Frankfurt am Main (AFP) – German public sector unions were set to begin a decisive round of wage talks with employers Sunday, after staging a series of strikes that caused disruptions at airports, train stations, hospitals and daycare centres.
Some 150,000 public sector workers took part in hours-long “warning strikes” across Germany this week, ramping up the pressure in their push for a six-percent pay increase, or at least an additional 200 euros a month.
Two previous rounds of talks went nowhere with state and local government employers rejecting the unions’ demands as too expensive.
Frank Bsirske, chief of the powerful Verdi union, has threatened more widespread action if no progress is made in the upcoming discussions, but he also expressed optimism a deal could be in sight for Germany’s 2.3 million public sector workers.
“The signals I’m getting now should make it possible to reach an acceptable compromise in the third round of negotiations,” he told the financial daily Handelsblatt.
The unions say their wage demands are justified given the country’s record 36.6-billion-euro ($45-billion) budget surplus in 2017 and the economy’s robust health.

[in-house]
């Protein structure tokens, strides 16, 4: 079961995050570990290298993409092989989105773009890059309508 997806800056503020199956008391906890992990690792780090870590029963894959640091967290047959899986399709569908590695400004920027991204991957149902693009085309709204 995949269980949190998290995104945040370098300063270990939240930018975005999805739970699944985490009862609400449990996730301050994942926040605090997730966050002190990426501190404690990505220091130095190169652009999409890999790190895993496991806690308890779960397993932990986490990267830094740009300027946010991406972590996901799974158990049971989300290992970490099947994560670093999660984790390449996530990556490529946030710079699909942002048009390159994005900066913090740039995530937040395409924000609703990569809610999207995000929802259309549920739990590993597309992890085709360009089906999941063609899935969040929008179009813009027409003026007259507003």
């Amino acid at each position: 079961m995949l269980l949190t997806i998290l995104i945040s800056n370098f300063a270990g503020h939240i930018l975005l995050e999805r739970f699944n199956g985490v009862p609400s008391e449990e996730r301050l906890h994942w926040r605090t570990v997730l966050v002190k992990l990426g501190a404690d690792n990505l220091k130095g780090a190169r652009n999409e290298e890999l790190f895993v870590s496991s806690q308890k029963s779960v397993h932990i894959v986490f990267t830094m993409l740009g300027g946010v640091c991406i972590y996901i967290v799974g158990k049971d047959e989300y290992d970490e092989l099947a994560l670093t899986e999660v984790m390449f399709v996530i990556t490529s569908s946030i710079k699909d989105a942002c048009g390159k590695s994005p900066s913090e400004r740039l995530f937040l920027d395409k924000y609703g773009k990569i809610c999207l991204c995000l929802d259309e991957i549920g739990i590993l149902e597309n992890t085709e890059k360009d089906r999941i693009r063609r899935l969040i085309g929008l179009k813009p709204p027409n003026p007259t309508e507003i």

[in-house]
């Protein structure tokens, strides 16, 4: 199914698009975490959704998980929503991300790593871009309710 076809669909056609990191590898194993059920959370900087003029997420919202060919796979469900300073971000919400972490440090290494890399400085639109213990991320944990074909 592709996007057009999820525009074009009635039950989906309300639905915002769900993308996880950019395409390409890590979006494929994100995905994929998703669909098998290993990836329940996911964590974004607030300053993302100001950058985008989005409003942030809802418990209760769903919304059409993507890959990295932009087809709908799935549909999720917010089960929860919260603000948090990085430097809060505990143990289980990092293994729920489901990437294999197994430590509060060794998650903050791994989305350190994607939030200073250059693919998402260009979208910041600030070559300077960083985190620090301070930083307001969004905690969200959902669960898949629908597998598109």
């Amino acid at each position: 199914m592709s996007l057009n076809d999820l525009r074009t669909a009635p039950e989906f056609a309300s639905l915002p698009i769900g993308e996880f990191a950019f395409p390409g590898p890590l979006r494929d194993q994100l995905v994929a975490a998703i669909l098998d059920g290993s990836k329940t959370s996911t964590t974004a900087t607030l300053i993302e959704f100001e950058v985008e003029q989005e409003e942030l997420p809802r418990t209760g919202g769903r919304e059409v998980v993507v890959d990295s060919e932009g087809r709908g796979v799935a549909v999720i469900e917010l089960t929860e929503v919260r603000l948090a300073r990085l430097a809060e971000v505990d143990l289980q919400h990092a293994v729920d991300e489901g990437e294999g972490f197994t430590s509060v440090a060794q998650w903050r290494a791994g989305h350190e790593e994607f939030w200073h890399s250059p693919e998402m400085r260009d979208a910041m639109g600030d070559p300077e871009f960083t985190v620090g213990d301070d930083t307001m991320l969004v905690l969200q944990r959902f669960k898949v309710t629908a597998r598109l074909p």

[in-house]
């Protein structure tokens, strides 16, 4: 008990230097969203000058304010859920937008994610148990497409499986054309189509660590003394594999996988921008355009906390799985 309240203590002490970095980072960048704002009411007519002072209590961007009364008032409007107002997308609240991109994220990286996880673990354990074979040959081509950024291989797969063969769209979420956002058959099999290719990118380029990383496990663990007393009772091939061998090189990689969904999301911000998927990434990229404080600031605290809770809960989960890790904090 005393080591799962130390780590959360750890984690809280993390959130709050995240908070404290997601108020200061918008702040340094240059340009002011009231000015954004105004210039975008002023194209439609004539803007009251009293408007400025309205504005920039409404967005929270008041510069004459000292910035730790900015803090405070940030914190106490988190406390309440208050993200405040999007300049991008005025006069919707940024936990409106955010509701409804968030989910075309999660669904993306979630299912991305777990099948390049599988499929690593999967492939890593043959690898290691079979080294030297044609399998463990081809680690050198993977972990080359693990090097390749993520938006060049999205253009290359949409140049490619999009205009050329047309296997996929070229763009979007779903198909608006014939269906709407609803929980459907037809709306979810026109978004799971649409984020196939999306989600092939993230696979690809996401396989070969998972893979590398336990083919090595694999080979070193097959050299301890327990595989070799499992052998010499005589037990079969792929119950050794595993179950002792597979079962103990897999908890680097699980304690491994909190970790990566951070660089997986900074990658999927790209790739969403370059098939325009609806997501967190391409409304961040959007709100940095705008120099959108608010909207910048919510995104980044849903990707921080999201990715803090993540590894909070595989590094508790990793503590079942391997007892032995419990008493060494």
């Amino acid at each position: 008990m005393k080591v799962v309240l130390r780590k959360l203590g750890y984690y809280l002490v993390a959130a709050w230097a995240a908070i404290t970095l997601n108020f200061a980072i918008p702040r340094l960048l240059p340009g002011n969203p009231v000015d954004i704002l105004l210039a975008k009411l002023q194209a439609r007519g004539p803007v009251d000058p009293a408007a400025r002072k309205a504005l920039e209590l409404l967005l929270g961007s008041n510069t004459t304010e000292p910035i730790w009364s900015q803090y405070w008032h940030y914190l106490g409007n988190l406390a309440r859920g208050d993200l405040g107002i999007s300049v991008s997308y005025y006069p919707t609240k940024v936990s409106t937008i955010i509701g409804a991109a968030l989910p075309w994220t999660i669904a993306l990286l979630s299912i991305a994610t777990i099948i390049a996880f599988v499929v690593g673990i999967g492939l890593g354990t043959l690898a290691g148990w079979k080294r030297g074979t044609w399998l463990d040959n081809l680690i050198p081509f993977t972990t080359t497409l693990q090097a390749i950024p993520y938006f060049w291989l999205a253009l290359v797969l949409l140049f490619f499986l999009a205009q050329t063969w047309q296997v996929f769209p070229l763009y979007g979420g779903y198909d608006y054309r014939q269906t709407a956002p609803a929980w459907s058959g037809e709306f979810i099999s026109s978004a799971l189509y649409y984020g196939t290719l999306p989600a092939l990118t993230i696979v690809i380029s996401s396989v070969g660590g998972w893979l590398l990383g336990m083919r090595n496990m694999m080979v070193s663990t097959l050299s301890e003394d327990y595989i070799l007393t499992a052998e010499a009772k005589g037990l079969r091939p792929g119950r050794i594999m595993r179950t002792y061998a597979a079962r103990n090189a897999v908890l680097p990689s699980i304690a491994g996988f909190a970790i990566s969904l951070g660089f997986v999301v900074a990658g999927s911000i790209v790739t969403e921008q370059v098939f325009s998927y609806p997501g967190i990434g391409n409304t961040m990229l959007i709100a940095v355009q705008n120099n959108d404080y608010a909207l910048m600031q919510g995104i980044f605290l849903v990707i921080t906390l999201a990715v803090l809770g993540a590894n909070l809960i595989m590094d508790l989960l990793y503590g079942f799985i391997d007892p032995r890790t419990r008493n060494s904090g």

Interior Minister Horst Seehofer on Saturday said he hoped to “quickly reach reasonable results” in the next round of talks.
He said he agreed that public workers should “share in Germany’s good economic development”, but warned that the wage demands were “too high”.
The past week’s strike action caused travel chaos for hundreds of thousands of commuters as bus, tram and train services were disrupted.
Air travel was snarled too as security workers, firefighters and support staff walked off the job. Germany’s flagship carrier Lufthansa alone was forced to cancel 800 flights.
Kindergartens, rubbish collection services and hospitals were also affected.
The latest talks, due to begin Sunday afternoon, are scheduled to last at least until Monday.
The public sector’s ambitious wage demands come after the influential IG Metall metalworkers’ union earlier this year secured a 4.3-percent wage hike as well as the right to more flexible work hours for nearly four million workers.
They had also gone into talks demanding a six-percent wage boost.